Westwood comprises a rich blend of natural habitats. Ancient woodlands including hazel coppice and oak pasture; streams and ponds; marshes and grassland all provide haven for a diversity of plants and animals.


Rare native plants still thrive in Westwood. Wood Anemones, Primroses, Violets and Wild Strawberry have all been recorded through the woodland, and each spring you can enjoy stunning carpets of Bluebells. The grasslands are home to Cowslips, Yellow Bartsia and Toothed Medick, and a diversity of lower plants such as the rare Alder-Silk moss are also present across the Reserve.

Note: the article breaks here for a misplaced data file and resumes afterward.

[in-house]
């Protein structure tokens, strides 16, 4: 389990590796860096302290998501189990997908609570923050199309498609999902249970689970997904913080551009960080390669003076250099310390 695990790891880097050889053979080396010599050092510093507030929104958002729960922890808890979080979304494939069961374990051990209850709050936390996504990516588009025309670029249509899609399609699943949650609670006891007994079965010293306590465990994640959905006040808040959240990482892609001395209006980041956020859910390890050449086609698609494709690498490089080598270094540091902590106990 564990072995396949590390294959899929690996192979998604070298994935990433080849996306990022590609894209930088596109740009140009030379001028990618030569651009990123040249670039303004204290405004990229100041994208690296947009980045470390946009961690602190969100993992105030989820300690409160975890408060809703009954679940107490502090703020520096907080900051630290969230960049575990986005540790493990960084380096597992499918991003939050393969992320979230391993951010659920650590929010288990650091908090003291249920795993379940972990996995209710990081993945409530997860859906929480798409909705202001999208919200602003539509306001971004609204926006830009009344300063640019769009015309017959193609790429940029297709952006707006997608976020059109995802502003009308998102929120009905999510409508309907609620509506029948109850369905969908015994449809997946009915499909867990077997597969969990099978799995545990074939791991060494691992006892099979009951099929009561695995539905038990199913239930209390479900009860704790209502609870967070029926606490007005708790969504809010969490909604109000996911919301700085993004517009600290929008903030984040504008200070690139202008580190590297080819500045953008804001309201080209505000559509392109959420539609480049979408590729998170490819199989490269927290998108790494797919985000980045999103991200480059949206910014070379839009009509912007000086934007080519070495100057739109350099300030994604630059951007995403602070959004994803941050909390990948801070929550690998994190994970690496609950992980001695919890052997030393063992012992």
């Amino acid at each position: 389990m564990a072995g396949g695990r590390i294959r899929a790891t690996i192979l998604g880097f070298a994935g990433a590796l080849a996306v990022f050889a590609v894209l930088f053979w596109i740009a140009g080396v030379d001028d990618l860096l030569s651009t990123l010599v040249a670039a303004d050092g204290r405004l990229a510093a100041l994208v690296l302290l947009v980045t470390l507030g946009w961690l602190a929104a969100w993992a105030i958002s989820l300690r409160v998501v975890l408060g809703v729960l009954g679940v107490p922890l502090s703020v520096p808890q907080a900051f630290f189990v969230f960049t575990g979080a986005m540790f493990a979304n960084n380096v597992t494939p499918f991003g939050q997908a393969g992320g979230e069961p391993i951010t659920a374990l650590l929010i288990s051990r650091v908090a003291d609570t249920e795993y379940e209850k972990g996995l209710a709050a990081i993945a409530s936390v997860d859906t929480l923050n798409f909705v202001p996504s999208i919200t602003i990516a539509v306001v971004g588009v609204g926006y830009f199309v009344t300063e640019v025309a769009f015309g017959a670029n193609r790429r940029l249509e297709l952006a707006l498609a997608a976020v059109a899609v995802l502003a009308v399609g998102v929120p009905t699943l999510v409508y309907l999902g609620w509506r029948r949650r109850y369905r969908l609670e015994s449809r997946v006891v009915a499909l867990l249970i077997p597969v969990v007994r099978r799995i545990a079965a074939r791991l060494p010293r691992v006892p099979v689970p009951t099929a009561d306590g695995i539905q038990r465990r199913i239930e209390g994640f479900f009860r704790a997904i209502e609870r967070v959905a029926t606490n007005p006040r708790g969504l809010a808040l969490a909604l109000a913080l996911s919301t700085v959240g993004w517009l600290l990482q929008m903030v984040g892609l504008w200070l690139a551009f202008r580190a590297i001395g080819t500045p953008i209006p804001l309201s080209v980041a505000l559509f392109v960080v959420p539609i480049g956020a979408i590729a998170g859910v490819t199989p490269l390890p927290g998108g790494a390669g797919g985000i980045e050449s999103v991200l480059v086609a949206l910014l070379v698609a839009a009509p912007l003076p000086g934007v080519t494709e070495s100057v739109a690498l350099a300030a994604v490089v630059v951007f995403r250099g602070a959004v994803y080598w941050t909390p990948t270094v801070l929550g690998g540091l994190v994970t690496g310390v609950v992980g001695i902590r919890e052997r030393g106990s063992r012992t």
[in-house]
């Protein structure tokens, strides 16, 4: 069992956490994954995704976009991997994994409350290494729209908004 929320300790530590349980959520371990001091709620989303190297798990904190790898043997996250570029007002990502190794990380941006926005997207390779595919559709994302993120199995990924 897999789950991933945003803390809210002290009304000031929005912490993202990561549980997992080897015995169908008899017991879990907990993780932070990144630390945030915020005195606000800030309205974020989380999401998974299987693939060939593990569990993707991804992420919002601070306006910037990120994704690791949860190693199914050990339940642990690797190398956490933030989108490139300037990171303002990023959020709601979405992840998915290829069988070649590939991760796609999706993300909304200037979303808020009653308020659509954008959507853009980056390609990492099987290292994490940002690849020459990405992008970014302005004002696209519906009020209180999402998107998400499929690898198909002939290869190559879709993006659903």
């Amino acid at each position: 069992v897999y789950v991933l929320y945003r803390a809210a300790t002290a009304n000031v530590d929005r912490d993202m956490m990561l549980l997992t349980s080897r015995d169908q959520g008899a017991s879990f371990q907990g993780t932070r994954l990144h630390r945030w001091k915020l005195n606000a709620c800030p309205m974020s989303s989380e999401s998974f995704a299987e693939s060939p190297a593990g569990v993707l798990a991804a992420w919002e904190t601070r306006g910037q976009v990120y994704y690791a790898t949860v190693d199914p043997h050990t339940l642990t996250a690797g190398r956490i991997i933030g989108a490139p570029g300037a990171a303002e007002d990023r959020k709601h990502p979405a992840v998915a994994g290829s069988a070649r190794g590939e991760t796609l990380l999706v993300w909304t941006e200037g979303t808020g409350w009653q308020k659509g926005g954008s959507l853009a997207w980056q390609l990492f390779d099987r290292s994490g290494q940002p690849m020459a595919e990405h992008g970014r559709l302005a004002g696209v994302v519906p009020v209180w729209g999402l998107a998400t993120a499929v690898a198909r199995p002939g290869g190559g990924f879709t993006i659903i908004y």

The grasslands of the Grange Fields support many species of bird. Barn Owls hunt through the twilight hours and Skylarks, Linnets and Meadow Pipits have all been seen breeding in the grasses. In the woodland you may see a Nightingale, Songthrush, Bullfinch or Lesser Spotted Woodpecker, and both Dartford and Grasshopper Warblers have also been spotted across the Reserve.


The rare Hazel Dormouse is resident in Westwood’s coppice woodland. It is thought to be the only surviving Dormouse colony in Southampton, and even this small population is fragile due to the small amount of woodland available and its isolation from larger wooded areas.


Several rare beetles live in Westwood’s Bluebell Woods, all of which appear in the ‘Red Book’ of Britain’s most threatened invertebrate species. Butterflies flourish across the site; Marbled Whites and Clouded Yellows are prominent and White Admiral, Brown Argus and Silver-Washed Fritillary can all be spotted.

Habitat Management